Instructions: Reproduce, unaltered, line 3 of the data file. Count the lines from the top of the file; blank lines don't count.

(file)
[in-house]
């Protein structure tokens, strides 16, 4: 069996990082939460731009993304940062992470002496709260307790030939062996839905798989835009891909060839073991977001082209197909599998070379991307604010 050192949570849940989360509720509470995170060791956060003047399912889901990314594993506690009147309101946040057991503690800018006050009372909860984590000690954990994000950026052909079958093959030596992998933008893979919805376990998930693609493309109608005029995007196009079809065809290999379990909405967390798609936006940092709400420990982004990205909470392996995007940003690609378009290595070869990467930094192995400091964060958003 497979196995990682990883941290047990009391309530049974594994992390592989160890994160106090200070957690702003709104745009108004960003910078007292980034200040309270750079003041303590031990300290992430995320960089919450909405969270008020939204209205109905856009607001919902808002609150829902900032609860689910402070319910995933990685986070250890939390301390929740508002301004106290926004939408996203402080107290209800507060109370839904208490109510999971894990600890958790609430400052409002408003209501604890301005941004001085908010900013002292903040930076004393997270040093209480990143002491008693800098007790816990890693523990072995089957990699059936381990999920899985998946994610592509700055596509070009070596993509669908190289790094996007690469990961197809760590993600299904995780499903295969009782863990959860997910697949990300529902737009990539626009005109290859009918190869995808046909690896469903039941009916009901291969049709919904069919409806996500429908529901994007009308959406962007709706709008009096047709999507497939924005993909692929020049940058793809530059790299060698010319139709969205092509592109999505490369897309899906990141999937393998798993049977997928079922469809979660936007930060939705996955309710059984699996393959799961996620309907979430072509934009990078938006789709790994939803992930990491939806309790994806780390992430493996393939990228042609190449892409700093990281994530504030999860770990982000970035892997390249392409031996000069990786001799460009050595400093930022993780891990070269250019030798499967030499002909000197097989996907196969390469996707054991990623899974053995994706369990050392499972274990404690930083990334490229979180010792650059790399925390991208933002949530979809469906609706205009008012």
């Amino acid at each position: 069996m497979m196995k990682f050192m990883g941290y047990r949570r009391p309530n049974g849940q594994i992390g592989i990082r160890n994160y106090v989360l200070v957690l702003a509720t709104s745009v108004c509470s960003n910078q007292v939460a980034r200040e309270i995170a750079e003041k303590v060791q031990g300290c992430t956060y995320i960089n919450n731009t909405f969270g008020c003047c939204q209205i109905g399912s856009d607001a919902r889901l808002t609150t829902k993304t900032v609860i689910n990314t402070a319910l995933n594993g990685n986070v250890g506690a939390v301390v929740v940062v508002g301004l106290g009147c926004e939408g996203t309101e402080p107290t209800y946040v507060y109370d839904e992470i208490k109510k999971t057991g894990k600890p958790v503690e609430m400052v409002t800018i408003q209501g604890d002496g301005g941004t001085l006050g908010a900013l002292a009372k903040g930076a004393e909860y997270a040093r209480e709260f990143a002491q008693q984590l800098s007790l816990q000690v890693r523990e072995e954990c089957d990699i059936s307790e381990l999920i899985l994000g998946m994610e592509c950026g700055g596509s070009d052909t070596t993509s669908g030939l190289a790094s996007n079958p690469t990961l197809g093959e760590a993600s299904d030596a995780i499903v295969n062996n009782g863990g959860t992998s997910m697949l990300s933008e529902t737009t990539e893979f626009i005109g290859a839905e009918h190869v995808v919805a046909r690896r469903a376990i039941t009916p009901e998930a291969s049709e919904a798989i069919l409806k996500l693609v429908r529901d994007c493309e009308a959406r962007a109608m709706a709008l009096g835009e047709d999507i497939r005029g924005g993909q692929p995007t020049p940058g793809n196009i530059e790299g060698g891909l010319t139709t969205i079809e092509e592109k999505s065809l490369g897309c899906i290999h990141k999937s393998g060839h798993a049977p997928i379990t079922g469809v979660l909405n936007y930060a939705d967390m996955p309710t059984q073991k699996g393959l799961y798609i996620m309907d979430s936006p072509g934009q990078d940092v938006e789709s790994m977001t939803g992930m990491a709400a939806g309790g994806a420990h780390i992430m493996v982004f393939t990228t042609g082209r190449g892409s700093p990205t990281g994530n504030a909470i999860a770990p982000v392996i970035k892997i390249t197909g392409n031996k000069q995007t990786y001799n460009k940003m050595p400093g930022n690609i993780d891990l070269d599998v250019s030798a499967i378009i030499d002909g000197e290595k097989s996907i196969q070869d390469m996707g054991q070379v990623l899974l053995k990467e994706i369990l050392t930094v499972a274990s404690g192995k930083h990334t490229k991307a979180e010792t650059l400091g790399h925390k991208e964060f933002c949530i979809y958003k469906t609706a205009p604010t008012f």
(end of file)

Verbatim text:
């Amino acid at each position: 069996m497979m196995k990682f050192m990883g941290y047990r949570r009391p309530n049974g849940q594994i992390g592989i990082r160890n994160y106090v989360l200070v957690l702003a509720t709104s745009v108004c509470s960003n910078q007292v939460a980034r200040e309270i995170a750079e003041k303590v060791q031990g300290c992430t956060y995320i960089n919450n731009t909405f969270g008020c003047c939204q209205i109905g399912s856009d607001a919902r889901l808002t609150t829902k993304t900032v609860i689910n990314t402070a319910l995933n594993g990685n986070v250890g506690a939390v301390v929740v940062v508002g301004l106290g009147c926004e939408g996203t309101e402080p107290t209800y946040v507060y109370d839904e992470i208490k109510k999971t057991g894990k600890p958790v503690e609430m400052v409002t800018i408003q209501g604890d002496g301005g941004t001085l006050g908010a900013l002292a009372k903040g930076a004393e909860y997270a040093r209480e709260f990143a002491q008693q984590l800098s007790l816990q000690v890693r523990e072995e954990c089957d990699i059936s307790e381990l999920i899985l994000g998946m994610e592509c950026g700055g596509s070009d052909t070596t993509s669908g030939l190289a790094s996007n079958p690469t990961l197809g093959e760590a993600s299904d030596a995780i499903v295969n062996n009782g863990g959860t992998s997910m697949l990300s933008e529902t737009t990539e893979f626009i005109g290859a839905e009918h190869v995808v919805a046909r690896r469903a376990i039941t009916p009901e998930a291969s049709e919904a798989i069919l409806k996500l693609v429908r529901d994007c493309e009308a959406r962007a109608m709706a709008l009096g835009e047709d999507i497939r005029g924005g993909q692929p995007t020049p940058g793809n196009i530059e790299g060698g891909l010319t139709t969205i079809e092509e592109k999505s065809l490369g897309c899906i290999h990141k999937s393998g060839h798993a049977p997928i379990t079922g469809v979660l909405n936007y930060a939705d967390m996955p309710t059984q073991k699996g393959l799961y798609i996620m309907d979430s936006p072509g934009q990078d940092v938006e789709s790994m977001t939803g992930m990491a709400a939806g309790g994806a420990h780390i992430m493996v982004f393939t990228t042609g082209r190449g892409s700093p990205t990281g994530n504030a909470i999860a770990p982000v392996i970035k892997i390249t197909g392409n031996k000069q995007t990786y001799n460009k940003m050595p400093g930022n690609i993780d891990l070269d599998v250019s030798a499967i378009i030499d002909g000197e290595k097989s996907i196969q070869d390469m996707g054991q070379v990623l899974l053995k990467e994706i369990l050392t930094v499972a274990s404690g192995k930083h990334t490229k991307a979180e010792t650059l400091g790399h925390k991208e964060f933002c949530i979809y958003k469906t609706a205009p604010t008012f």